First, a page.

How do you respond when told something is impossible?

From Ryan Holiday’s new book Conspiracy: It is always revealing to see how a person responds to those situations where he’s told: “There’s nothing you can do about it. This is the way of the world.” Peter Thiel’s friend, the mathematician and economist Eric Weinstein, has a category of individual he defines as a “high-agency… Continue reading How do you respond when told something is impossible?

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It took me a while to get into The Castle by Kafka. It can definitely be a boring book, but it doesn’t have to be. What finally got me into the book was this: I stopped imagining the scenery of the story as if it were a movie or a television show: an entire world playing out in front of a camera. Instead, I now imagine it as a theatrical production, as if I’m watching a play of The Castle, with a limited set and props, actors in the background doing whatever, the spotlight following the current thread of the narrative. Imagining K.’s world in this way helps me understand the story being told, I guess because The Castle is a “theatrical” novel?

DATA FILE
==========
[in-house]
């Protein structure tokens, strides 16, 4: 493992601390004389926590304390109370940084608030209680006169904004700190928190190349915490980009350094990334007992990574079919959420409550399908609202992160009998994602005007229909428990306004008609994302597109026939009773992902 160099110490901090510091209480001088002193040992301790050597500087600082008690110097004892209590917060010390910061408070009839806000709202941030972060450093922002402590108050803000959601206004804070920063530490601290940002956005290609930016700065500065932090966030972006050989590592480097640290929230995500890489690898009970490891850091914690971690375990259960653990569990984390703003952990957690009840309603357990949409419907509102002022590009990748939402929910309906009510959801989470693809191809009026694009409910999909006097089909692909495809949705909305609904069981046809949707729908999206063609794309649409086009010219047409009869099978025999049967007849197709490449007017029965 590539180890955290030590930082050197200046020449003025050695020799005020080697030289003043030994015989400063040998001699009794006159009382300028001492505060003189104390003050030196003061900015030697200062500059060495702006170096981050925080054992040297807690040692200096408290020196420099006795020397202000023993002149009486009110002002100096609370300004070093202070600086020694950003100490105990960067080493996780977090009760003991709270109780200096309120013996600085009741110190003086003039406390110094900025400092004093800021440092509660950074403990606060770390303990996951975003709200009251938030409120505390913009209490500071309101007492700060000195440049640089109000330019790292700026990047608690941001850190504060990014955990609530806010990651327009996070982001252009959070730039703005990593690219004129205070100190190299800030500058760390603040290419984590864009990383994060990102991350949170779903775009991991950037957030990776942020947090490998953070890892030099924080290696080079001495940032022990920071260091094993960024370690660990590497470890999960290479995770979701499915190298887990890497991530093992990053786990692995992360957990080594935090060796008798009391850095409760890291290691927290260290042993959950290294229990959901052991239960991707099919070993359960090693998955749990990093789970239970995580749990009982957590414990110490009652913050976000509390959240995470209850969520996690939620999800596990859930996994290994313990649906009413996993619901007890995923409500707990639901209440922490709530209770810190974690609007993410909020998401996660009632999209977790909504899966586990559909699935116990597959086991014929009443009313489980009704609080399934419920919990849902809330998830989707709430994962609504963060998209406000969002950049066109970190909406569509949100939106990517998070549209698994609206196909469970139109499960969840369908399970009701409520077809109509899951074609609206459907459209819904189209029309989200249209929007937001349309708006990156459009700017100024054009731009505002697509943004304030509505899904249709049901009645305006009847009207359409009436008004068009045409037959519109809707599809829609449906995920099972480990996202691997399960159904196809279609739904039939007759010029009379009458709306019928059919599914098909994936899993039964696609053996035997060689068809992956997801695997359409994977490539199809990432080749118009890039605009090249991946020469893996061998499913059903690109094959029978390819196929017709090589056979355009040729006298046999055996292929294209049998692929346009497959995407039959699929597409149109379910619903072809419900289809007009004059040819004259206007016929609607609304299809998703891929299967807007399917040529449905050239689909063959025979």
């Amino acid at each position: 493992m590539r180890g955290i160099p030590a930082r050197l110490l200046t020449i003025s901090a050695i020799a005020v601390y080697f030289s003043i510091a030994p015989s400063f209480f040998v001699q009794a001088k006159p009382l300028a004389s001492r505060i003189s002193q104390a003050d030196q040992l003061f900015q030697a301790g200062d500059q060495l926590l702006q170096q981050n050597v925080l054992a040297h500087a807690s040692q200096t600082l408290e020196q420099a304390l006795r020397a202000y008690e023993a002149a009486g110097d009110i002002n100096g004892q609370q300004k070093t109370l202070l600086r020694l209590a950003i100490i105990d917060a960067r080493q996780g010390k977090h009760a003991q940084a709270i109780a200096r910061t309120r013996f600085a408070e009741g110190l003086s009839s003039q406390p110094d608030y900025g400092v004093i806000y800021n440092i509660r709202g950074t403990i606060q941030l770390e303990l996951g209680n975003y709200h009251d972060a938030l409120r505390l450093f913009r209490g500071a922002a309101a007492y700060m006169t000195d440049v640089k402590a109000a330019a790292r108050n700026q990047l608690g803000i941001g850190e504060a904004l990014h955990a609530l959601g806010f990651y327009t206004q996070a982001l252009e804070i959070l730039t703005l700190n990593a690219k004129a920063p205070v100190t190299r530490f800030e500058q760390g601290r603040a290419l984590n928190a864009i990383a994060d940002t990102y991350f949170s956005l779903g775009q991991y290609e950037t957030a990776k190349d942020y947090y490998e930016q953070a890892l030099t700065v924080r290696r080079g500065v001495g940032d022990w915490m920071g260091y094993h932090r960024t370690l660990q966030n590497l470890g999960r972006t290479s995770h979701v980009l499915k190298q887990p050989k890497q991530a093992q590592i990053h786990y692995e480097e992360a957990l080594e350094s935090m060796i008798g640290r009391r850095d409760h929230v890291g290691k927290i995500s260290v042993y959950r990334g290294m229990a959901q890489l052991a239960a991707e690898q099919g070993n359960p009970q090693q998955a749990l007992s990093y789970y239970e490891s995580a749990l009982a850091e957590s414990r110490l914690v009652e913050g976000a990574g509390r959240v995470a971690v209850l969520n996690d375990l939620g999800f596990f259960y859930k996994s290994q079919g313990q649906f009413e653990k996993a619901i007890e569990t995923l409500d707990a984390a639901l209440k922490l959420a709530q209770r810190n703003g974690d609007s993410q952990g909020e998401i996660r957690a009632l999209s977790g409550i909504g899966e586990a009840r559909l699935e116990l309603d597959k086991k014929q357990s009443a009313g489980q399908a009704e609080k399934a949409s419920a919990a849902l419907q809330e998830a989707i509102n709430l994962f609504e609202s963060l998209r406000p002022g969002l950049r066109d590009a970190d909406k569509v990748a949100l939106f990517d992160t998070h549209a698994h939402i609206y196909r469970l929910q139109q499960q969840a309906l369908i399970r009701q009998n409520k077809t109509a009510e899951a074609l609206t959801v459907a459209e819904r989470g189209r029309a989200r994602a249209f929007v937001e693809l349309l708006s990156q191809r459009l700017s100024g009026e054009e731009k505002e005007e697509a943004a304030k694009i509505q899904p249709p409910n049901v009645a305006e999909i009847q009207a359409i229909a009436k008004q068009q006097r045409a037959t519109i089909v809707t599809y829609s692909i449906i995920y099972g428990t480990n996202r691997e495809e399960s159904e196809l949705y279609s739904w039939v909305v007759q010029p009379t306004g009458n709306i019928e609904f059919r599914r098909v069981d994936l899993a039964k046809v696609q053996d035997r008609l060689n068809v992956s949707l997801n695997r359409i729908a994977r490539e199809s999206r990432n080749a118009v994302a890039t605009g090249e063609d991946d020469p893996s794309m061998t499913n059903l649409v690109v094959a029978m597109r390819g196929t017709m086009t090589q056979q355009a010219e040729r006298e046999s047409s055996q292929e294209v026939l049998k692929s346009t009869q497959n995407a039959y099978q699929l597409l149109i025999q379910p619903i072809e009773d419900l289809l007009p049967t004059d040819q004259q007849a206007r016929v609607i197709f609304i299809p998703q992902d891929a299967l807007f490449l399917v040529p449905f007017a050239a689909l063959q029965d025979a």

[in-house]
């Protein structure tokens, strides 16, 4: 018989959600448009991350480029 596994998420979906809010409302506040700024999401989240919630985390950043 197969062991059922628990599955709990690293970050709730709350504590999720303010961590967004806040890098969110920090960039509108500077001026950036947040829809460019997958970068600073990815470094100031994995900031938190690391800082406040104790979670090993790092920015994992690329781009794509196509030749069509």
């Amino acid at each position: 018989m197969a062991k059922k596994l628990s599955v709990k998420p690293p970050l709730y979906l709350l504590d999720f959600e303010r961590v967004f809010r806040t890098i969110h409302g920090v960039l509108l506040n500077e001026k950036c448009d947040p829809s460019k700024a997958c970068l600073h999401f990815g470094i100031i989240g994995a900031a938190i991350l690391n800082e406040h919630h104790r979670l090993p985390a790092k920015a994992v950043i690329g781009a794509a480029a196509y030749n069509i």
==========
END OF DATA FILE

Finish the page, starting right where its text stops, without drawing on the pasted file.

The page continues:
I recently read The Name of the Wind, a modern fantasy novel which was very much written like a movie, and not like a play. It was easier to imagine Kvothe’s world as a series of movie scenes, with the camera focusing on different things for effect, cut scenes to explain a back story, and so on.

Maybe I’m becoming a better reader? Maybe I have an over-active imagination?

The Principle of Charity

First off, there is really only one thing to keep in mind when reading a philosophical text, and it’s the thing that seems to be the most lacking in new readers: The Principle of Charity. It asks that you read a text in the strongest, most persuasive way possible, regardless of whether you agree with… Continue reading The Principle of Charity